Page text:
Ask The Expert
Ask The Expert is a new series from Laura Murray Public Relations that calls upon the expertise of arts and marketing specialists to provide insight and wisdom – to all industry professionals that read our blog – on how we can do what we do better. No matter what stage of our career, we are always keen to grow and hone our craft from those in the know.
For this edition of ‘Ask The Expert’, we were fortunate to connect with three highly respected arts & entertainment journalists – whom we have the pleasure of working with on an almost daily basis – and whose compelling copy regularly appears on the pages of The Georgia Straight, The Province, and Metro News. We posed the question: “How can a publicist better anticipate the needs of a journalist? What can we do to make your job easier?”
In return, we were granted with golden nuggets of information – applicable tips that every publicist, no matter how seasoned, should keep top-of-mind at the start, middle, and close of every successful media relations campaign.
The Georgia Straight
“All a publicist needs to do to make me happy is let me know that they are top of things when I first make contact.
My favourite publicists are the ones that are quick to respond when I ask if an artist is available for an interview, and who then promptly gets busy setting up the interview.
With some publicists, I have to send two or three “Did you get this” emails before I finally get a response. Some don’t respond at all, which is funny considered they have often sent out a blanket “Do you want to interview this band…..” email in the first place.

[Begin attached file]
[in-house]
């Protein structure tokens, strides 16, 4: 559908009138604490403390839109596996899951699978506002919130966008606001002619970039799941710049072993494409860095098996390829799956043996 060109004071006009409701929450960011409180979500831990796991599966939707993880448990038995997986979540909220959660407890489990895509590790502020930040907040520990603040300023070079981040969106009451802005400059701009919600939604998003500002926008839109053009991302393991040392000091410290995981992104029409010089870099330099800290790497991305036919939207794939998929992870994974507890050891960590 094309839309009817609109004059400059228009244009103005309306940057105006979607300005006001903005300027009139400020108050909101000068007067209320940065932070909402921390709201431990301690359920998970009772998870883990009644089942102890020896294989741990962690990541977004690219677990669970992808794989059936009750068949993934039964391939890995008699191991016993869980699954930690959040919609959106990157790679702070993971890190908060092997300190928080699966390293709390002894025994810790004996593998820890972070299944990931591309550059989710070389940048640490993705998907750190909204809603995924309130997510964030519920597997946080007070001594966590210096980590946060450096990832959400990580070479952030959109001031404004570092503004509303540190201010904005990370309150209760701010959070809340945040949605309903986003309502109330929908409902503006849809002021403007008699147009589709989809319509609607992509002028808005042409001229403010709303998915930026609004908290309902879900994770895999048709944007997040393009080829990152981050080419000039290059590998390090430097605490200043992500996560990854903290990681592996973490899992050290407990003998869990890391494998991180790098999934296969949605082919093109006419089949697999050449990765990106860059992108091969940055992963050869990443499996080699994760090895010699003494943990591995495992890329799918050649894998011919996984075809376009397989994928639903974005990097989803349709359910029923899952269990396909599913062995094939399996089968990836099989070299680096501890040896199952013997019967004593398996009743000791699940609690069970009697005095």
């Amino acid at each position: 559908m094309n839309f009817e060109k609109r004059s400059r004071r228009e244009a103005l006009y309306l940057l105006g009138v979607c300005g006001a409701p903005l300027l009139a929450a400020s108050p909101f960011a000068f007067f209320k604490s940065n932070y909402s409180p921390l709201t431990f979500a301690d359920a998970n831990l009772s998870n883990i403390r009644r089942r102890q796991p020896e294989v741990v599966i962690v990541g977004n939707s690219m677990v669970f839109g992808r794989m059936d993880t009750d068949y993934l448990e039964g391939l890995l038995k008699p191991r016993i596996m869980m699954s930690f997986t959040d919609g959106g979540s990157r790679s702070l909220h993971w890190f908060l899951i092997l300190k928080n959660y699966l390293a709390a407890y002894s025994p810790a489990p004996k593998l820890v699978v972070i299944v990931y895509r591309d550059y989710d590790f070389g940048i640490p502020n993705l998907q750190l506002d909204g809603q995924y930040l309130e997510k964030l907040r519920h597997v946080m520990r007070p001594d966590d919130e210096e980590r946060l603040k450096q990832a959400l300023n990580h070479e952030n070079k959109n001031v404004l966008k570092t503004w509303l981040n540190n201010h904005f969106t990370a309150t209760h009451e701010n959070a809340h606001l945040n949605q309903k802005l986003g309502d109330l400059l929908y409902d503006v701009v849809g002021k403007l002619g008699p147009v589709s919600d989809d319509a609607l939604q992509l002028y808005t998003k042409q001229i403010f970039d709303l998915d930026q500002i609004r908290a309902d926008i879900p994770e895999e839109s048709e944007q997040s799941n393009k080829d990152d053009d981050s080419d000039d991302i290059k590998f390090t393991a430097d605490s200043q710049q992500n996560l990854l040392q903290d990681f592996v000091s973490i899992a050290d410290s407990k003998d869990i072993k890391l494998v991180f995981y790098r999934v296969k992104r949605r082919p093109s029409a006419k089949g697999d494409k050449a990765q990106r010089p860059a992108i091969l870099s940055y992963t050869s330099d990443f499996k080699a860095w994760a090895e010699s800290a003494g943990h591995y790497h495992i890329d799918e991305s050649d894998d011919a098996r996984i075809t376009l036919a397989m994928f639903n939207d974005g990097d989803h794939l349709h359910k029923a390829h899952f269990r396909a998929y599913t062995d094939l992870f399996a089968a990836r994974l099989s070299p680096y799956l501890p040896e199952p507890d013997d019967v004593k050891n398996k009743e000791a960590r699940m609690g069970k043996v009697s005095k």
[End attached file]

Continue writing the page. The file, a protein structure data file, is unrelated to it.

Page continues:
So, long story short, get back to me when I contact you, and then please get me an answer as to whether or not you can help me do my job.”
“Know my beat. I get so many shotgunned pitches that aren’t even close to what I regularly cover. Some of them aren’t even sure what media organization I’m currently working for, though I’ve worked for a bunch so I understand the confusion.
It’s important to learn the writer’s name (seems obvious, I know – but “Dear Arts Reporter” isn’t the best intro), and the types of stories he/she covers.
Personalize your pitches. Give me a hook. Don’t just tell me – sell me. Also, don’t be afraid to pick up the phone to follow up on a pitch. It’s much easier for a journo to ignore an email than a phone call. Very few PR people are keen to pick up a phone. Probably because very few journos are keen to pick up the phone. Regardless, a well-organized, interesting pitch (with easy access to images and other media) makes my job that much easier. But don’t get the idea that my job is easy. Because it’s totally not. (*eats?doughnut*)”
“Aside from the obvious – correct information presented very clearly in terms of date, time, venue, address (so often forgotten) and ticket/info prices and contacts – the most key thing in today’s digital media world is timing. With multi-platform coverage and across the board staff reductions, reporters need more lead time for the sort of slow build stories such as previews, features and reviews. Turning around breaking news on the spot on multiple platforms is top priority, so coming in too late can mean getting no coverage or very little as the space and staff is taken already. Be on top of publication deadlines, seasonal previews and so forth or risk getting bumped for a priority news story/video/broadcast.”